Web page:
If you have tried eating intuitively in the past, and it wasn’t working the way you expects, I would recommend exploring with yourself the following aspects:
1. Have you been doing intuitive eating with a weight loss goal in mind? While your desire to lose weight is completely understandable, giving in how fatphobic our society is, focusing on weight presents a barrier to healing your relationship with food. When your food choices are guided by a purpose of becoming smaller, it’s hard, if not impossible to re-learning trusting your body cues and respecting its wisdom.
While weight loss may happen as a result of becoming more attuned to your needs and meeting them consistently, it’s not an ultimate goal of the intuitive eating work, which also helps you with learning to accept your body regardless of weight changes.
If the idea of accepting your body as it is seems out of reach for you at the moment, you may consider switching gears and placing it in the back of your mind, at least for a few months, and prioritizing your mental health and wellbeing, while re-learning to eat intuitively.
2. If you have been aiming to eat less with intuitive eating, instead of eating enough to meet your body needs, it can be another form of dieting and food restrictions, which, as you probably know, doesn’t help to resolve disordered eating, and is toxic to your wellbeing.
Intuitive eating is about learning to look inwards for answers, instead of relying on external guidance. You are the expert in your body and no one can recognize it’s needs better than you. While it might not be easy to turn off a calculator in your head, along with the internal voice that yells at you for eating more than a certain amount of calories a day, practicing to eat intuitively will help you to shift your focus from numbers to your sensations and feelings, which will guide your relationship with food recovery.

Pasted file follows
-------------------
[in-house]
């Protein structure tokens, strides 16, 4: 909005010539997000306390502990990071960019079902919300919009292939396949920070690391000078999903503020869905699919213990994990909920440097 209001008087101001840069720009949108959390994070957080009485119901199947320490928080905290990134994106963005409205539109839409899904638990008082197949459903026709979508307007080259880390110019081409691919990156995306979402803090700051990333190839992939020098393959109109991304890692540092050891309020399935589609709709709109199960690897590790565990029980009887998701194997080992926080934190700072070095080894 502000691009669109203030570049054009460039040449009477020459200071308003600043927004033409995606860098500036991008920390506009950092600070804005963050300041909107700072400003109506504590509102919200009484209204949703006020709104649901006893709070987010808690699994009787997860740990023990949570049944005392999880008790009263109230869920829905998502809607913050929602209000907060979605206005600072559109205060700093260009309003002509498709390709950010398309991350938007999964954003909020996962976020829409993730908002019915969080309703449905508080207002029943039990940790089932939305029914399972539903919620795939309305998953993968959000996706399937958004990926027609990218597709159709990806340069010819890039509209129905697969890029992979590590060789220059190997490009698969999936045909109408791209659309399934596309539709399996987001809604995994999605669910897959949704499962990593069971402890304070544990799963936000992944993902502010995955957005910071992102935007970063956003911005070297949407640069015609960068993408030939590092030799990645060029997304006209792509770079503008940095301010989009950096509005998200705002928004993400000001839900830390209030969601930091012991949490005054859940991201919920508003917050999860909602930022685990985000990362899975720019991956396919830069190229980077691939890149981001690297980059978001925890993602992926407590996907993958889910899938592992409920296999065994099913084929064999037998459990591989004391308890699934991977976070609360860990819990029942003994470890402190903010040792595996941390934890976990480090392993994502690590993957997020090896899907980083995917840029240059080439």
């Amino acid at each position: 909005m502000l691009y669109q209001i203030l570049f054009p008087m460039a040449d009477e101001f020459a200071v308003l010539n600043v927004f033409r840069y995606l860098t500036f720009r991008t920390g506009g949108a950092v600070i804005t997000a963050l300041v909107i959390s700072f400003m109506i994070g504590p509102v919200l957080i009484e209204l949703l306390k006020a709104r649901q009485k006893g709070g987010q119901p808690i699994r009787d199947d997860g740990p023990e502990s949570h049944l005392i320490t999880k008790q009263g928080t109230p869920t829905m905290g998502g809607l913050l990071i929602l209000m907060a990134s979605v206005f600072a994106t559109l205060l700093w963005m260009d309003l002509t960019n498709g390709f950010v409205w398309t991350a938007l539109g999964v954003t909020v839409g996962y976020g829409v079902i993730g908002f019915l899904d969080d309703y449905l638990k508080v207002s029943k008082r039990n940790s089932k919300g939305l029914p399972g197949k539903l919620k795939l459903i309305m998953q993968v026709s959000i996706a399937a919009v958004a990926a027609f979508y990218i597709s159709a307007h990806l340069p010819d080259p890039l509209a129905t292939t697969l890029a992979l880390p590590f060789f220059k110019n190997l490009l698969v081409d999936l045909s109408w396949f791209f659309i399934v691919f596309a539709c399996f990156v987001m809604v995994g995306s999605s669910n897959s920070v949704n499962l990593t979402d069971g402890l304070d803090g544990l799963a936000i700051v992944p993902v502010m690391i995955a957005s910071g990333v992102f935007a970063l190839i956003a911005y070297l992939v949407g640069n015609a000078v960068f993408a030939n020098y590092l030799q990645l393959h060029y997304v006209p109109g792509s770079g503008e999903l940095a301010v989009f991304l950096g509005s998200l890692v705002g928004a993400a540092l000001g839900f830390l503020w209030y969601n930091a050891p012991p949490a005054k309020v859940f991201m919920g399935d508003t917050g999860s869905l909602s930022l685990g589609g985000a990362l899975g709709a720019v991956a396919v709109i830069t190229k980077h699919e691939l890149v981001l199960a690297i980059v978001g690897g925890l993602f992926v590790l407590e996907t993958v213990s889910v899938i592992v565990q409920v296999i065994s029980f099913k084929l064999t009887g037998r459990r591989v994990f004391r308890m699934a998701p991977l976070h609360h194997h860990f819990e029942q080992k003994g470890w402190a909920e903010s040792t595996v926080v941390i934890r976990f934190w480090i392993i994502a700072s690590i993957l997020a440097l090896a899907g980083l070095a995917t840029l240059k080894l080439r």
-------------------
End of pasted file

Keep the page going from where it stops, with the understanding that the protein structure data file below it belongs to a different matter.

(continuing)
3. If you feel like you started bingeing more often when legalizing your forbidden foods, it may have to do with the fact that you are still mentally restricting. Introducing triggering foods without granting yourself an unconditional permission to eat would inevitably lead to feeling guilty and regretful.
It is also important to work on bringing the forbidden foods back to your life in a systematic approach, while also assessing your readiness to experiment and your ability to take care of yourself after this experience. Practitioner guidance and support might also be required.
4. Expecting instant transformation and immediate results is another barrier you may encounter on your way to eat intuitively. Think how long you have been dieting or following food rules and restrictions and whether it’s realistic to expect unlearning it and changing your relationship with food in a matter of days.
It’s important to be patient and compassionate with yourself while you are doing this work, providing yourself with sufficient time to heal experiment, process and reflect. There is no right timeline and your journey is unique. Give yourself the credit for what you have been doing to move towards your goals and celebrate your achievements!